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Take Your Dog to Work Day Contests
Share tips, photos—win prizes, fame (sort of)
What makes your dog a star at the office?

[UPDATE: We have a winner! Read about Stacy Dubuc and Ginger.]


We’re excited about Take Your Dog to Work Day on June 26—not just because it’s something we do nearly everyday but because we know under the right circumstances ice-breaking, comforting balls of fur at the office can be good for the dogs and for their people.

So, we’ve come up with two ways to share our enthusiasm for canines near the copier with two—yup, two—Take your Dog to Work contests.

Tell us your strategies for bringing your dog to work.
Post your tried-and-true advice as a comment below, and we’ll select one lucky tipster from the entries to receive a Bark goodie bag. We also start the ball rolling with some of our own ideas with something we call “Office Petiquette” in a sec.

If you’re more the picture’s-worth-a-thousand-barks type, send us a photo of your office dog (your own or a colleagues’), and we’ll include our favorites in our Dogs @ Work slideshow. It’s easy.

Office Petiquette
Pet-friendly workplace policies vary, but they usually include several basic elements: The needs of people who have allergies or don’t want to work near animals must be accommodated, pets must be housebroken and kept on leash or under control, and employees must clean up after their pet outside. Here are other “petiquette” points and suggestions for pet-proofing your work zone:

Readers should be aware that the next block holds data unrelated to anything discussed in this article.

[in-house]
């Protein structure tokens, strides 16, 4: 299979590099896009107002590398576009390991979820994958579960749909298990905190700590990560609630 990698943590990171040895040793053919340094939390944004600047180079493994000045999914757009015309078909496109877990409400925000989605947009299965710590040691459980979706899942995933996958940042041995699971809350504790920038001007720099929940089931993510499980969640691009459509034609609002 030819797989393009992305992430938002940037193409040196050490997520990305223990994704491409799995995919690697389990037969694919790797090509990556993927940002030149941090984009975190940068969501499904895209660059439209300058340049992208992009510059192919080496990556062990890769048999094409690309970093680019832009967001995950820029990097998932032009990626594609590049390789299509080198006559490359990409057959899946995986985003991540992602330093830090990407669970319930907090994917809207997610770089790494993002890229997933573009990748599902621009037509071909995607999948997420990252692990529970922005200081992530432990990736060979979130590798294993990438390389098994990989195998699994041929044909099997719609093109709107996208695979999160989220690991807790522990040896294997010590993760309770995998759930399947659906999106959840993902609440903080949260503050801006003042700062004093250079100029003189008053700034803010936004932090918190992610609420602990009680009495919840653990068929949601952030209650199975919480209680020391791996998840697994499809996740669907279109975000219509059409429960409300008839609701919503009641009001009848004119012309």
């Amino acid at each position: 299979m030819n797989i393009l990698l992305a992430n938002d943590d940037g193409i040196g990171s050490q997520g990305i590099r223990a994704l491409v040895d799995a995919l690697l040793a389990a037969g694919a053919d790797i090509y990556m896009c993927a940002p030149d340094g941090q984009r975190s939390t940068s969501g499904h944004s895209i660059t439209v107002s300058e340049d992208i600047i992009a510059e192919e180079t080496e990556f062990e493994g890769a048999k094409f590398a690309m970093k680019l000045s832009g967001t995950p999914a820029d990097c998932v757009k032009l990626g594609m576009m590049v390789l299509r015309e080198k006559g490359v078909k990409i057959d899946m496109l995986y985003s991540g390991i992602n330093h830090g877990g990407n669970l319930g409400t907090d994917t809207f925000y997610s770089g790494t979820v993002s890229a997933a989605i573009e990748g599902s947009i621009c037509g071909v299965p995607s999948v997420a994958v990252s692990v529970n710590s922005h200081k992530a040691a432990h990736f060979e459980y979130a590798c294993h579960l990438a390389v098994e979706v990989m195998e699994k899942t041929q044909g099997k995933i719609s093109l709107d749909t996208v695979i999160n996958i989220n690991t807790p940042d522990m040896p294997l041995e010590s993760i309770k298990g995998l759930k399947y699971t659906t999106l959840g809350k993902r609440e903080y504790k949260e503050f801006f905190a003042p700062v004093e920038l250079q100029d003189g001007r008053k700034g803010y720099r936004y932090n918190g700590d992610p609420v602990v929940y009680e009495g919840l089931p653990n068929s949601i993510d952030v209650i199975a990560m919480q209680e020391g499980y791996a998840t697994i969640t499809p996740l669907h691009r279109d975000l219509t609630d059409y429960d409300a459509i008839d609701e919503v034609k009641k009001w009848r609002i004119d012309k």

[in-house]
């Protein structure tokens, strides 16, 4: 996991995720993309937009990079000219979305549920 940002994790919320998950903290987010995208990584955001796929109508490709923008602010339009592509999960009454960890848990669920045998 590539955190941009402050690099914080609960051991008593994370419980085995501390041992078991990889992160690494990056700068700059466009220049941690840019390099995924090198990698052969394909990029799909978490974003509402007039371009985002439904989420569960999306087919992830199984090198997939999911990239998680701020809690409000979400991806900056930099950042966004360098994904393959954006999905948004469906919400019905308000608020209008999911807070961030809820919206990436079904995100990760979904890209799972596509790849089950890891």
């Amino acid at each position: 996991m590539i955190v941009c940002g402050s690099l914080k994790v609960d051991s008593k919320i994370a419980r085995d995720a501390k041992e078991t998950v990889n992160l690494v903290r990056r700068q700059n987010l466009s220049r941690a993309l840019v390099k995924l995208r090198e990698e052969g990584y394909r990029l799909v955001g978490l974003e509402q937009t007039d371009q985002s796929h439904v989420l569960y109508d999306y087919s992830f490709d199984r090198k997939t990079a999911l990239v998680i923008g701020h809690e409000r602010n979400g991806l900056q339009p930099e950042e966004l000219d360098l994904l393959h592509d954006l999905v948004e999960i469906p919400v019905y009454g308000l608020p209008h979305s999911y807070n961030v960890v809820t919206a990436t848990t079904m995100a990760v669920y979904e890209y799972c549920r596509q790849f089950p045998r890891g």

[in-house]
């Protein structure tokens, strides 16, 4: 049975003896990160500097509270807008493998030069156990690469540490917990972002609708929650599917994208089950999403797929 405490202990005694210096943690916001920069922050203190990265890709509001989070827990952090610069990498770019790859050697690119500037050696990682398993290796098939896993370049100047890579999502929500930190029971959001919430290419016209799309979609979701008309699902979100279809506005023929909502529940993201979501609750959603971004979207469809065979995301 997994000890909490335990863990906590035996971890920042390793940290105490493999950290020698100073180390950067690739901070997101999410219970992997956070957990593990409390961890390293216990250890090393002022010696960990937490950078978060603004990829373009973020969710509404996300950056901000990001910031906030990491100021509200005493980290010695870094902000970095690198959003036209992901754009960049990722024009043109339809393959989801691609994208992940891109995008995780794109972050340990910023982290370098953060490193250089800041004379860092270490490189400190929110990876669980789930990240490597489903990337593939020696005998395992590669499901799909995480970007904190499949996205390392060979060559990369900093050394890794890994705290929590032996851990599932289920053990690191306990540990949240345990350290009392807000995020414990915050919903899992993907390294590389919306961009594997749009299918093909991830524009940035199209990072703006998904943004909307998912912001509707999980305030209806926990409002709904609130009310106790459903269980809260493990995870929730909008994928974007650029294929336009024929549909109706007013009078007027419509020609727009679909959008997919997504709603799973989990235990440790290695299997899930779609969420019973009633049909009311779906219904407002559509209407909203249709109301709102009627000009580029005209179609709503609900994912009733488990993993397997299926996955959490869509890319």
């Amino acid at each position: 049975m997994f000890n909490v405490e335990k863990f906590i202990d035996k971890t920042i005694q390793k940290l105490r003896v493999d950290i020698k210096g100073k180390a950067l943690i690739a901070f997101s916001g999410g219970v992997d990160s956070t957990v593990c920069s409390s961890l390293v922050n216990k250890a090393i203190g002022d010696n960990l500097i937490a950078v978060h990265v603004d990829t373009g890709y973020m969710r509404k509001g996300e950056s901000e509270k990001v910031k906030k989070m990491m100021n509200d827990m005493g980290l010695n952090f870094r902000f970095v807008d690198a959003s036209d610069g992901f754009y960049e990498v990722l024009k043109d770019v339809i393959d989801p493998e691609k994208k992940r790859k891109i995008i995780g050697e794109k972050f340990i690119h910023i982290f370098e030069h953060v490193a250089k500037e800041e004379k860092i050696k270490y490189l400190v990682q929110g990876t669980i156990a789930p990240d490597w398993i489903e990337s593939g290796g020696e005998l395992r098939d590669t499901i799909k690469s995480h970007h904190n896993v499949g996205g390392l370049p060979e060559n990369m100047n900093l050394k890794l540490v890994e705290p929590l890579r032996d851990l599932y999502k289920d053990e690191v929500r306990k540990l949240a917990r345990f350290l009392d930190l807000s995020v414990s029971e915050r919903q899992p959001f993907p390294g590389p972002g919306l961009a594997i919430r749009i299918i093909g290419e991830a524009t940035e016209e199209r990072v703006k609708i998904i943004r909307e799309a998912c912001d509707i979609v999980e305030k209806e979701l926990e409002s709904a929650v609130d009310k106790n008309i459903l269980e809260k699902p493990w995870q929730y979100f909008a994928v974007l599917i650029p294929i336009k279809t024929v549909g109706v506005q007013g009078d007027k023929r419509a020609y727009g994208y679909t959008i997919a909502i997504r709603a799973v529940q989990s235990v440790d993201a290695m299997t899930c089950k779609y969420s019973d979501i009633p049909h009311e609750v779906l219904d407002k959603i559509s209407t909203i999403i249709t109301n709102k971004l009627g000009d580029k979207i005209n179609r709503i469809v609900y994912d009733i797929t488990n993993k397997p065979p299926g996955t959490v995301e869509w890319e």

•Your dog should respond to basic commands, such as “sit” and “stay.”

•Your dog should be socialized to people and other dogs.

•Your personal workspace should comfortably accommodate your dog.

•Keep a supply of chew toys on hand to occupy your dog when needed.

•Leave squeaky toys at home, and invest in dog tag “silencers.”

•No fleas at work! Keep your dog clean and well-groomed.

•Walk your dog in a designated area several times a day, and clean up afterward.

Above all, consider your dog’s temperament. If she’s extremely shy or uncomfortable around strangers, the workplace may be too overwhelming. And, of course, if she has a history of aggressive behavior, leave her at home and get help from a professional trainer or behaviorist.

Source: SF/SPCA

5 Tips for a Dog-Safe Office
•Keep small items (paper clips, loose change, staples, rubber bands) off the floor.

•Store ink cartridges, pens, markers and highlighters out of your dog’s reach.

•Put cleaning solutions in a safe place; they can be toxic and potentially deadly.

•Leave shredders unplugged to protect dangling ears and tails.

•Contain your dog if you can’t supervise him.

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CommentsPost a Comment
Please note comments are moderated. After being approved your comment will appear below.
Submitted by SaraG | June 18 2009 |

I work in a home office, so my dogs are ALWAYS at the office. Sometimes clients come to see me, so I have a "Mind the Dog" sign on my fence so newcomers will be aware. I also always try to ask new clients if they are OK with dogs before they come to see me.

Submitted by Stacy | June 26 2009 |

A few tips from my own experiences...

1.) Make sure your dog is well behaved even when you are not around. Some dogs may be quiet angels with you near their side but become whiners or barkers when you step away from your office.